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D’Angelico Premier Bedford SH review

This vintage-inspired offset might look like a guitar from a bygone era but with its super-cool aesthetic and unorthodox pickup configuration it is a tool that's more than relevant for today's player

  • £699
  • €849
  • $899
D'Angelico Premier Bedford SH
(Image: © Future / Phil Barker)

MusicRadar Verdict

Classy looks go hand-in-hand with classy tones on a semi-hollow electric that is evocative of the guitar-making of yesteryear but is well and truly a 21st-century original. Previously only available as a Deluxe Limited Edition model, we’re more than happy to see it in the sensibly priced Premier lineup.

Pros

  • +

    Stunning looks, offset cool with vintage kudos.

  • +

    Wide range of tones from mini 'bucker and dual single-coils.

  • +

    Vibrato just adds to the fun.

  • +

    Price is a fair deal.

Cons

  • -

    It's quite heavy.

  • -

    The plain maple finish on the neck looks strange.

D’Angelico Premier Bedford SH: What is it?

The D’Angelico Premier Bedford SH is the sort of electric guitar that, if you were to first lay eyes on it across a dimly lit room you might get the impression it’s a pawn shop curio. 

It has the offset waist, an elongated f-hole that extends across two-thirds of the upper half, a vintage-style vibrato and a lesser-spotted pickup configuration that suggests the eccentricities of a Teisco-esque build.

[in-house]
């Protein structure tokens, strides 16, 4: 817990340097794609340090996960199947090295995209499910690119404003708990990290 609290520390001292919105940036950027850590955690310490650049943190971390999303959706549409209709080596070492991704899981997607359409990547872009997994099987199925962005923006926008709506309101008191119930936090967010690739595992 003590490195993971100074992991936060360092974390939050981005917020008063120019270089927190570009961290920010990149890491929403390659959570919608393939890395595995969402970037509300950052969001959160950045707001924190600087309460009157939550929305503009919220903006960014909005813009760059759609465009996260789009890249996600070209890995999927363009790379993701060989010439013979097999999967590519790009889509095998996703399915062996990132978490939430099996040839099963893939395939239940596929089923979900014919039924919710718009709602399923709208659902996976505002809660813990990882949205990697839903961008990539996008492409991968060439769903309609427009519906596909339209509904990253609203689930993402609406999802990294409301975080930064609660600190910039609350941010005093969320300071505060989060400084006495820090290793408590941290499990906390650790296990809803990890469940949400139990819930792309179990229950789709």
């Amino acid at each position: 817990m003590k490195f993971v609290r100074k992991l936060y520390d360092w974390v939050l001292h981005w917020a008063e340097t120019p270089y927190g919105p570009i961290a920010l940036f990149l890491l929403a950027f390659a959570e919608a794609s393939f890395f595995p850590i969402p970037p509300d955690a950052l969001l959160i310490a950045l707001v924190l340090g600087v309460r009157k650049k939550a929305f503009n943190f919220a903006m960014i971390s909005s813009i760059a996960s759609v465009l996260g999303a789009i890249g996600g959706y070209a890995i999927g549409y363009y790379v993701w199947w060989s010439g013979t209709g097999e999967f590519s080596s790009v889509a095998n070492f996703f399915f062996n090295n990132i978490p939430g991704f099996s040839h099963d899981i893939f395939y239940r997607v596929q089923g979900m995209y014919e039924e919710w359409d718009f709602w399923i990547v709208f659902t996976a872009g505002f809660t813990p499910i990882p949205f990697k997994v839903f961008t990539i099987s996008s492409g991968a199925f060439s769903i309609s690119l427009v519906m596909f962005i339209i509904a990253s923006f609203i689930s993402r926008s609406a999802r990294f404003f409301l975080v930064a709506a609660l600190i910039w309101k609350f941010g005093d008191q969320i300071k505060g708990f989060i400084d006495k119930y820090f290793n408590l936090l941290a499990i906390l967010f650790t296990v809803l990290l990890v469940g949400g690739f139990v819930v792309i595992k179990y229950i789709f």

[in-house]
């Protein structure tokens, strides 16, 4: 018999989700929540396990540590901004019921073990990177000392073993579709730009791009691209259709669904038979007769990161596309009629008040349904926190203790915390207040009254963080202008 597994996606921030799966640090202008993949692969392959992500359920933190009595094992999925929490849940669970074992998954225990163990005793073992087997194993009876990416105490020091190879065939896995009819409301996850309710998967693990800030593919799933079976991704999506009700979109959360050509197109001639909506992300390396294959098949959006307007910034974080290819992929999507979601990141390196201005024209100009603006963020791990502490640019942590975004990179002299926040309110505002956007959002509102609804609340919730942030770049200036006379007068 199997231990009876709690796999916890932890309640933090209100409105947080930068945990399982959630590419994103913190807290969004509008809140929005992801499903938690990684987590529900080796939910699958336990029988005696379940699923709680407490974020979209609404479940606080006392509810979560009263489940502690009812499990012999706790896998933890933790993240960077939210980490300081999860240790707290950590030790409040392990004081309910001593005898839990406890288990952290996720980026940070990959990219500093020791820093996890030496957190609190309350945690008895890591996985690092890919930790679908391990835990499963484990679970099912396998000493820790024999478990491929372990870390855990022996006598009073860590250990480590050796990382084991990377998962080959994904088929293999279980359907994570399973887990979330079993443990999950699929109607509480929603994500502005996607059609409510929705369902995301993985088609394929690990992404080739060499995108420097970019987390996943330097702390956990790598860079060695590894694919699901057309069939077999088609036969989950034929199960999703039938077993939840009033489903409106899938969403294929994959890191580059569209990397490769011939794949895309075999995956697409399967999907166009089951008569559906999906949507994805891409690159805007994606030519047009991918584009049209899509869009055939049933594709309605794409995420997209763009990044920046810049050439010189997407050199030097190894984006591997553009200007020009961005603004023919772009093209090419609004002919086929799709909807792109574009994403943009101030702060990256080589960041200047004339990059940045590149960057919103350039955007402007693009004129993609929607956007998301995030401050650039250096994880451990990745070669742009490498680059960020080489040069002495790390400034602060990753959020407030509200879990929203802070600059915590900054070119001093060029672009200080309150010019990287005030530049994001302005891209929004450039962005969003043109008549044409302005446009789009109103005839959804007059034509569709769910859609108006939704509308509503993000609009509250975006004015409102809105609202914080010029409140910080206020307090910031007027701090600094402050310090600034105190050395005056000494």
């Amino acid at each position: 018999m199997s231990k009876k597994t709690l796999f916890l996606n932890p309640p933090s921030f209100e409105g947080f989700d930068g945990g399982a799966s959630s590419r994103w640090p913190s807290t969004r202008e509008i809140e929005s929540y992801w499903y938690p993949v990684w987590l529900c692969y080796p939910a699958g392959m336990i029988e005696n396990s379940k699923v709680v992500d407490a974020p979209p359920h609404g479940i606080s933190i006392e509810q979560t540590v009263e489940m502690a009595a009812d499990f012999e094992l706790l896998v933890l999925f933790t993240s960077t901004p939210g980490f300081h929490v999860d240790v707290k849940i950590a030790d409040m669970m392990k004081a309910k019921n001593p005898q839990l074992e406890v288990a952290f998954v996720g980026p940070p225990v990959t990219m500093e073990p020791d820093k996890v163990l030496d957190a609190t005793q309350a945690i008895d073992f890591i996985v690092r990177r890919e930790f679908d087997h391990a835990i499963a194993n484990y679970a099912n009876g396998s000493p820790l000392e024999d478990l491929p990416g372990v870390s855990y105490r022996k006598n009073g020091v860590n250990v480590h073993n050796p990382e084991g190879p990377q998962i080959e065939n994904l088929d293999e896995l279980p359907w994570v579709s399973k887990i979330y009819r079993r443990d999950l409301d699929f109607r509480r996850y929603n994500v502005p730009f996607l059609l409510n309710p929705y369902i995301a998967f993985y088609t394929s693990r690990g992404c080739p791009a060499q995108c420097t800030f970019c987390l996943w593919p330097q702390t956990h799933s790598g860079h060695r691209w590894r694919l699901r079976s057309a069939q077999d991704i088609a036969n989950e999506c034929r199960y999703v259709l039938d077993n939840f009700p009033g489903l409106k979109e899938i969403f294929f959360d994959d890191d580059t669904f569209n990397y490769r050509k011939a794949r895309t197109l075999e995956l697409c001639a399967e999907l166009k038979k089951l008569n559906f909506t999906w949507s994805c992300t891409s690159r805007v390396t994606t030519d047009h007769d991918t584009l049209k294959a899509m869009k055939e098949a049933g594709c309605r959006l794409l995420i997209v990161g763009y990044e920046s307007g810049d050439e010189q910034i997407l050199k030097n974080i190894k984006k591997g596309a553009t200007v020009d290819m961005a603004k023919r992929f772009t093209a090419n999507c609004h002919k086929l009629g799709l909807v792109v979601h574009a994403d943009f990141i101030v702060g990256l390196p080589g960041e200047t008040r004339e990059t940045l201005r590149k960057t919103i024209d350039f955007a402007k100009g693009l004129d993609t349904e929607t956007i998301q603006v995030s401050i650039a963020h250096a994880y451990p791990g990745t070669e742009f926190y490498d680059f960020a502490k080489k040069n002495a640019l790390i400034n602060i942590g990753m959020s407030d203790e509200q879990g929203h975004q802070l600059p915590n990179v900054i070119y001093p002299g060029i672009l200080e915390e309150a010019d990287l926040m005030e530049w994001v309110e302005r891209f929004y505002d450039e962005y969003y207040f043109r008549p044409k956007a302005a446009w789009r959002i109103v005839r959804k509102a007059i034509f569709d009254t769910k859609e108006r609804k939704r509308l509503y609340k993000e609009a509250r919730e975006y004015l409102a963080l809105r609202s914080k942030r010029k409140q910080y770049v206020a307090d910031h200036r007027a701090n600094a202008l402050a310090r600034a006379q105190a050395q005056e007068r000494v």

But hit the light switch and the signature D’Angelico Empire State bling comes into sight. There are the stair-step tuners, and the art deco look of the truss rod cover that looks like William Van Alen had some design input.

The decorative flourishes are as elegant as F Scott Fitzgerald’s prose, with the languid contours of the aforementioned f-hole echoed in a curlicue tortoiseshell pickguard. We have played, tested and enjoyed a solid-bodied D’Angelico Premier Bedford before. 

D'Angelico Premier Bedford SH

(Image credit: D'Angelico)

It marked itself as a versatile and classy alternative to the Fender/Gibson paradigm of electric guitar design. Its semi-hollow kin might just be more versatile still, with a Duncan Designed MH-102 mini-humbucker in the bridge accompanied by a pair of Duncan Designed TE-103 single-coil pickups in middle and neck positions. These are all finished in chrome covers to match the hardware and are selected via a five-way blade switch, and controlled by volume and tone knobs.